The doctors are stumped; one of them actually told me this as he tossed his hands in the air and walked out of the room.  My markers of inflammation are high, the anemia is getting worse, not only do I have fevers, my temperature will drop down below 35C, sometimes as low as 33C.  I’ve had two episodes where I completely lost my ability to breath for a moment.  I remain in relentless pain.  Yet again, new and worsening symptoms start. I start to get burning sensations in my face, down my spine and throughout my body, it feels like fire and ice.  I begin to experience large twitches, throughout my whole body and in my face (I imagine they look something like a scene from a scary movie when my body thrashes the way it does).  These ones scare me a little, but I push through it – exhausting as it is – I push.
March 7th arrives, I get a phone call from my doctor with the lab report from Igenex.  I tested positive for Lyme, even by the CDC (Centre for Disease Prevention and Control) standards. I also tested positive for Bartonella, one of the co-infections, which makes this an even more complicated case of Lyme Disease.  I am thankful I was prepared for this, and that I already made the appointment with the Jemsek Specialty Clinic.  I know the road ahead is long and will involve one – to – two years on antibiotics and other natural, herbal remedies to kill this awful bacteria and to help repair and support my immune system and the rest of my body.
Lyme Disease affects all body systems.  The bacteria is actually impressively smart.  From a scientific stand-point, you have to be a little bit impressed by its ability to change its form and drill through any tissue in the body.  There is a lot to learn about it – I highly recommend the documentary “Under Our Skin”, it can be downloaded through iTunes (and is also on the android TV boxes).  Other great resources are the Canadian Lyme Disease Foundation (canlyme.com) and the International Lyme and Associated Diseases Society, ILADS (ilads.org). There needs to be more awareness.  It is critical to the health of our population; numbers of Lyme Disease cases are going to rise with our increasing temperatures.  The following is data from our local Health Unit:
87 ticks were submitted to the health unit in 2014. About 42% of these were wood ticks and 43% were black-legged ticks, which are known carriers of Lyme disease. There were 3 instances in 2014 of black-legged ticks that were positive for Lyme disease, in Dryden, Sioux Lookout and Fort Frances.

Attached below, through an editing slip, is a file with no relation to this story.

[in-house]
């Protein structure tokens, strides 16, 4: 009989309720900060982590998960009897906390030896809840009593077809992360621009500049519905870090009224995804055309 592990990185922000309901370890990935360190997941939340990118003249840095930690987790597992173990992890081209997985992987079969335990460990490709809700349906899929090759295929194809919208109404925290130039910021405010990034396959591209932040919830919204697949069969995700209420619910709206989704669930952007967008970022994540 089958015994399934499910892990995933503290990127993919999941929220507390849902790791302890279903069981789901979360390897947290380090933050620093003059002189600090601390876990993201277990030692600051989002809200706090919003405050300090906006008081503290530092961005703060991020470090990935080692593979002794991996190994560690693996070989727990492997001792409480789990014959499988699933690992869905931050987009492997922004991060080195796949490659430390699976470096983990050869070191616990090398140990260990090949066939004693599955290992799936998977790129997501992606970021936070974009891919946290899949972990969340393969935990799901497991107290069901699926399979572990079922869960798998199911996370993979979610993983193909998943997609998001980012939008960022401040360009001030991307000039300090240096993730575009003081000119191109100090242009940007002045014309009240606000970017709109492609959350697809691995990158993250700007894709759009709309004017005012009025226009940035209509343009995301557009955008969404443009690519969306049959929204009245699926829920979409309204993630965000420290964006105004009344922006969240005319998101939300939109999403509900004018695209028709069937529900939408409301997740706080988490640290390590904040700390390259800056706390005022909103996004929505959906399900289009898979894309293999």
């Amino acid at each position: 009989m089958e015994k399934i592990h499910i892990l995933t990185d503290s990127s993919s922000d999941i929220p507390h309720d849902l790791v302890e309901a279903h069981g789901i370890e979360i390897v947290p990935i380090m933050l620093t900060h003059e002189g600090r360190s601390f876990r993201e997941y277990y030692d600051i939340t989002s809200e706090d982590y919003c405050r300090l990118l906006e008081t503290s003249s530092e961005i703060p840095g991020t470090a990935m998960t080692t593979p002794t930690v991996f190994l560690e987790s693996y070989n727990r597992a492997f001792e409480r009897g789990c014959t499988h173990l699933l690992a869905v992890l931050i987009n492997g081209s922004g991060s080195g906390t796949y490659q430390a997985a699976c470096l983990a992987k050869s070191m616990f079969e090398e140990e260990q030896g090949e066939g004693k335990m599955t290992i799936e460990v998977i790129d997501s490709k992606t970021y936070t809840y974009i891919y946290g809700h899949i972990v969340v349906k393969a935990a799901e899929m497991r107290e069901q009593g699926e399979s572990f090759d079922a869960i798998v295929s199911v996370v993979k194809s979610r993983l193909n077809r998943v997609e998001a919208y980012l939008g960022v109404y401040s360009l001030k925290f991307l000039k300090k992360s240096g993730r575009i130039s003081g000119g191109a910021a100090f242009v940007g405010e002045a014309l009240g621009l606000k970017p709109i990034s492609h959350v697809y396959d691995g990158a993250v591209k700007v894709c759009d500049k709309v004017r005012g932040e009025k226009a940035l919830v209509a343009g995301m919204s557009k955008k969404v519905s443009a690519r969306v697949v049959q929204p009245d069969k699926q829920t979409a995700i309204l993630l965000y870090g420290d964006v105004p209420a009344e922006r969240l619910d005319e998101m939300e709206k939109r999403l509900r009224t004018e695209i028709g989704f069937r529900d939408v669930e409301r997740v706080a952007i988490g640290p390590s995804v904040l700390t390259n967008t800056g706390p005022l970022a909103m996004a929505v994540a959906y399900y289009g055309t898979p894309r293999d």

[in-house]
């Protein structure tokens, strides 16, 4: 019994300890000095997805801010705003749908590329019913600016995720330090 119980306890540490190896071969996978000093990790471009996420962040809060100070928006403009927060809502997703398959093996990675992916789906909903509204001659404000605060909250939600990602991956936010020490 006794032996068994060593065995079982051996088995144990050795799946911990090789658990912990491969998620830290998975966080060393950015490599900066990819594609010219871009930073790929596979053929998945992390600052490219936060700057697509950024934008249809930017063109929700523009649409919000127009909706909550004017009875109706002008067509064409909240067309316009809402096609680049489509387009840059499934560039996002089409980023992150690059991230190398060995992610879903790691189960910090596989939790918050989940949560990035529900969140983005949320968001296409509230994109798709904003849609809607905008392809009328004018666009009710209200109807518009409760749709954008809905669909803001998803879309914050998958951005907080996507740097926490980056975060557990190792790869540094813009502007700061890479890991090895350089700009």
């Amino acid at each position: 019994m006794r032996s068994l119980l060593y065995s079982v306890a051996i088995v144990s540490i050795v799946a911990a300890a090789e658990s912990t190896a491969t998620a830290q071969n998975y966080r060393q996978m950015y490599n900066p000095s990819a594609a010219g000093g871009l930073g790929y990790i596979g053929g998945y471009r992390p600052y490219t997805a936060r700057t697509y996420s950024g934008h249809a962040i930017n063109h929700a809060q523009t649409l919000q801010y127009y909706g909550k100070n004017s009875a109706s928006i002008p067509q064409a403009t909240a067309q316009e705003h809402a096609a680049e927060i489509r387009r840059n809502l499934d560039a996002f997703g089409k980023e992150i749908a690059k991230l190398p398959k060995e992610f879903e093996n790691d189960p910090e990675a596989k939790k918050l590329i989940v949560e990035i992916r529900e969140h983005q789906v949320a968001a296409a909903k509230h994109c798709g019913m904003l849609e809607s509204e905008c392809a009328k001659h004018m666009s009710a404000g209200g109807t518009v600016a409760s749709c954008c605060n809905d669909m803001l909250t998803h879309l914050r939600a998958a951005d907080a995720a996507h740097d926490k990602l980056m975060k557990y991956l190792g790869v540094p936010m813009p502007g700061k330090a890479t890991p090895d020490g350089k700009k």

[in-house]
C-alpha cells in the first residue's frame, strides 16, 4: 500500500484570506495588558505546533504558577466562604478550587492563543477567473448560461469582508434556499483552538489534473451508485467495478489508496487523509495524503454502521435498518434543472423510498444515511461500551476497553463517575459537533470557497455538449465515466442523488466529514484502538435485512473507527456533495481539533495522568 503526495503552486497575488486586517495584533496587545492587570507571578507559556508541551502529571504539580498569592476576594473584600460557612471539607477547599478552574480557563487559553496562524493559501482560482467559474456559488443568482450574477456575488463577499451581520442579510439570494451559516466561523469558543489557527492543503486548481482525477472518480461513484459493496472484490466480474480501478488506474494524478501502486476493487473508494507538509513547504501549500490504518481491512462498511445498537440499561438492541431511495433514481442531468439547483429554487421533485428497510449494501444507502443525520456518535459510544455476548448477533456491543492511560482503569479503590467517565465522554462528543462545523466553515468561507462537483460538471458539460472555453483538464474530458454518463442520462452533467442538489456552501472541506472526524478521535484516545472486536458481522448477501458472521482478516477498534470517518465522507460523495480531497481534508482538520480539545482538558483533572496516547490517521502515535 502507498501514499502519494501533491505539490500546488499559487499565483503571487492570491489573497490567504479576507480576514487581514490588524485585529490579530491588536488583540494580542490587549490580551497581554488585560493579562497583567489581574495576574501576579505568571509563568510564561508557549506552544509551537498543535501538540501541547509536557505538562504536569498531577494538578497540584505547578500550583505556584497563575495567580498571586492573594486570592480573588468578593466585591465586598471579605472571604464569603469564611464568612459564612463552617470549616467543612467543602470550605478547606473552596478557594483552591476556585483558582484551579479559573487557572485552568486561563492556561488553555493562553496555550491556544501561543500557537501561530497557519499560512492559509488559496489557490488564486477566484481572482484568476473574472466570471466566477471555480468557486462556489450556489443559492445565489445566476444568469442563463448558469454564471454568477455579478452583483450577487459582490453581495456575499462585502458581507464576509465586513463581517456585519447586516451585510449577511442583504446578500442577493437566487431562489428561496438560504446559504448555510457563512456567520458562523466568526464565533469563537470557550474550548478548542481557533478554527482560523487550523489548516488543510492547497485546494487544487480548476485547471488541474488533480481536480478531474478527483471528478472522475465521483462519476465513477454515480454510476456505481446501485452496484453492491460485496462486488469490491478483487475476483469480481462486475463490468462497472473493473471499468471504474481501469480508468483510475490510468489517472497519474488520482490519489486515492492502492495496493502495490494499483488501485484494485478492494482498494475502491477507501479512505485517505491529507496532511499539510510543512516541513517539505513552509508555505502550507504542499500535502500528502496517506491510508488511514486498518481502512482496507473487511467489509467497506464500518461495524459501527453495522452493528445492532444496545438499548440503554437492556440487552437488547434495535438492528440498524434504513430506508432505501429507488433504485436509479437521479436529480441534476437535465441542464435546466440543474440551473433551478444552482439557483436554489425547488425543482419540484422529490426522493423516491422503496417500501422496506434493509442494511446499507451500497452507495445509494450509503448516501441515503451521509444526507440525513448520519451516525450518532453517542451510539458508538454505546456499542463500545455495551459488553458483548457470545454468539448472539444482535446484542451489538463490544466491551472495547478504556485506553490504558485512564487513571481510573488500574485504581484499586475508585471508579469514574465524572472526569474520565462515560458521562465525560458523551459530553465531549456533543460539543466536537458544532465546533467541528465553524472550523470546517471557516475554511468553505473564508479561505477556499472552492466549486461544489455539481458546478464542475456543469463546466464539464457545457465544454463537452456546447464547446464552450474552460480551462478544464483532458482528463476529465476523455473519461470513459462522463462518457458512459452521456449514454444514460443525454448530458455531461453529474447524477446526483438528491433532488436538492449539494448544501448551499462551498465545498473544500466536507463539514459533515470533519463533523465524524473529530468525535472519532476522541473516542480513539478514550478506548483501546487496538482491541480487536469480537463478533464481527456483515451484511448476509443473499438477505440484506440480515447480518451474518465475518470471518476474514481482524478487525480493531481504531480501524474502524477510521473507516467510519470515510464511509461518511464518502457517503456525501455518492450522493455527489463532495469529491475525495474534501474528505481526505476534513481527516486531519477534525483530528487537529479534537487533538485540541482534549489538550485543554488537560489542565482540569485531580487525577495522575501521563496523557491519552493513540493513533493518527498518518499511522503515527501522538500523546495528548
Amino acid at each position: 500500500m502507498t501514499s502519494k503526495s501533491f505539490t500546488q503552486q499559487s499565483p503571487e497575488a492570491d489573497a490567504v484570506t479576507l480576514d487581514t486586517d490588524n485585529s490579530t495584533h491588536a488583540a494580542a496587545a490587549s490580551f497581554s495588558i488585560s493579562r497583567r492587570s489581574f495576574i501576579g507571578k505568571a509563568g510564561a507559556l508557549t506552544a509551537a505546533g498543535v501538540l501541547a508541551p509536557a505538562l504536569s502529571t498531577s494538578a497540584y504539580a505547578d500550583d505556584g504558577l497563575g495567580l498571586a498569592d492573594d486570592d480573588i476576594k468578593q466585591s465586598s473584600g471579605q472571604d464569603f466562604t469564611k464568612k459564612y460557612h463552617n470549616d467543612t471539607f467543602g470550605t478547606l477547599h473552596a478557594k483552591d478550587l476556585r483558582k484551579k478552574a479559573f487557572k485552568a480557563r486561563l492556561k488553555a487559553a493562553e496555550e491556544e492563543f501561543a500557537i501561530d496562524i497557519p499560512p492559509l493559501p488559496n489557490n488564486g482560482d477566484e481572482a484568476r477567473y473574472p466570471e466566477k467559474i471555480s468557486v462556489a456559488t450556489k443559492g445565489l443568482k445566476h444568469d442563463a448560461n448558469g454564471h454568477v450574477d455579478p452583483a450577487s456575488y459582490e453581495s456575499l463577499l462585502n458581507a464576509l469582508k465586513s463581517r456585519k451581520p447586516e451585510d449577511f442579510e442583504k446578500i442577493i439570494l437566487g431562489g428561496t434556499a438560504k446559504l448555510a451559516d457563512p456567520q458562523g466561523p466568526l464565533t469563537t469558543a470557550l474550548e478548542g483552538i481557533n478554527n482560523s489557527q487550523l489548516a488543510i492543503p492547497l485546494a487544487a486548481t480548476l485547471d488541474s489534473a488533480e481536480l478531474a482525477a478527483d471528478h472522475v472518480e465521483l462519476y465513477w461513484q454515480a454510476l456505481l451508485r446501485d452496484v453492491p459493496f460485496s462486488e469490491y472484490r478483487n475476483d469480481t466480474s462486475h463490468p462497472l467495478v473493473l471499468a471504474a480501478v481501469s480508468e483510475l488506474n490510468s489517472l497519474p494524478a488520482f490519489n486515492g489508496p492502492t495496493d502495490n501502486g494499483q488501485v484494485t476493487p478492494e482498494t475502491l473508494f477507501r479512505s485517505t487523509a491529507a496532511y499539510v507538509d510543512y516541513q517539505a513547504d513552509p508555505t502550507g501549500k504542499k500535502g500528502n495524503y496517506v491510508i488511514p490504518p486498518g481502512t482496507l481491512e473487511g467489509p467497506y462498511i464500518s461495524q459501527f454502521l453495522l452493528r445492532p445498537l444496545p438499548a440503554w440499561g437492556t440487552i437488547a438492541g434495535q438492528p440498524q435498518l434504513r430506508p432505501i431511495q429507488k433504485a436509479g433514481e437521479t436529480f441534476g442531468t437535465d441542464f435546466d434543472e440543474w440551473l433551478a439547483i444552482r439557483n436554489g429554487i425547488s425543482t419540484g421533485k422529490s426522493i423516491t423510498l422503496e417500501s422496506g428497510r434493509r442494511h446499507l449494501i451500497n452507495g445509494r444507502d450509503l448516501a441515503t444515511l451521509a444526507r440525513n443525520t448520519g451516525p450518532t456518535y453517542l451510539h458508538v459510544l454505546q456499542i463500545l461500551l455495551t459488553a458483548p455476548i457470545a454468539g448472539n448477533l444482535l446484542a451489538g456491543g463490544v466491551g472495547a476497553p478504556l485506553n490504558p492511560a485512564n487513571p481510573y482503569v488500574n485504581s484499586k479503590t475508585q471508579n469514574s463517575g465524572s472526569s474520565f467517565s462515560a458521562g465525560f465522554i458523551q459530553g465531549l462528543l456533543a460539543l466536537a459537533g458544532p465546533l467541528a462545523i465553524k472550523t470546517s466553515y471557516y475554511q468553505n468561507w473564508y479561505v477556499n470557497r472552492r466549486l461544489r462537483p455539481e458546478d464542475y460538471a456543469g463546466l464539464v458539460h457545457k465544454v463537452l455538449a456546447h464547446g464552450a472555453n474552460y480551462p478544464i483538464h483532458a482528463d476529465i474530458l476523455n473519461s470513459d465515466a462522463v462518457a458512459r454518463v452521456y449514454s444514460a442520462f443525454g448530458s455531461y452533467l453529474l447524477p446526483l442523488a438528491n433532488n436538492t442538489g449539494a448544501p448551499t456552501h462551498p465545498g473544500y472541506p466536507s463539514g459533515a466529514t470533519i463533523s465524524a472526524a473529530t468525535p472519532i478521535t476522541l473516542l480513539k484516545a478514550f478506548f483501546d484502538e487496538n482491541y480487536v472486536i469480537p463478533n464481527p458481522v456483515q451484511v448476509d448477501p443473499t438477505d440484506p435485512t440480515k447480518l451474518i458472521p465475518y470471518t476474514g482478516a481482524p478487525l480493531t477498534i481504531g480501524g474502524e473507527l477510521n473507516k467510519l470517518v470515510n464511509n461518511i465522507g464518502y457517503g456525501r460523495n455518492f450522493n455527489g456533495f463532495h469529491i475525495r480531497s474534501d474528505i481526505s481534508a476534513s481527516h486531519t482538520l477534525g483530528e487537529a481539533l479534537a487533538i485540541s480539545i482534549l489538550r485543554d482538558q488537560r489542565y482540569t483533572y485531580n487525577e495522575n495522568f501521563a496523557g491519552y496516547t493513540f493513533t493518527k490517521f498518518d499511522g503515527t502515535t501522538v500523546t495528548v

Please educate yourself, protect yourself and know what to do if you do have a tick on you.  Had this been recognized and treated right away with 14-21 days of antibiotics when I was bitten – I would have most likely been fine.  Instead, today I write this as a person who has Chronic/Late Stage Lyme Disease and a Bartonella infection.
I look forward to this journey; it won’t be easy – but the best things in life aren’t.  I am going to continue to embrace this for what it is.  Life throws us challenges, and it is our choice if we are ready to learn from them or not.  Bad days literally feel like you are on your death bed.  I’ve absolutely had moments where I thought “this might actually kill me”.  Once I am healed, it will be a second chance at life.  To be honest, I am so unbelievably thankful for this  – for without it I don’t know if I would move forward and have the appreciation for my life and my health the way I will now.  From here I stop counting the dollars spent and miles travelled, partially because I know we are nowhere near an end and that Lyme is a costly disease.  But cost doesn’t matter, quality of life matters.

Our next stop

Washington, DC to the Jemsek Clinic on March 16th.  I have every intention of pushing through this trip – and making the best of it.  I look forward to treatment, even though it will hurt even more.  This is life right now and I am going to do my best to embrace it.  I even intend to climb, or if necessary have my husband carry me up the stairs to the Lincoln Memorial and experience as much of Washington as I can handle, and then some.
PS – can I mention that irony in the fact I am a Registered Dietitian and that I love food, and it just so happens I contracted a disease that is called Lyme?  (If you really wanted to know the origin of the name it is from a town called Lyme in Connecticut.  The bacterial that causes Lyme Disease is Borrelia burgdorferi, but that is only one of the couple hundred strains that exist worldwide.)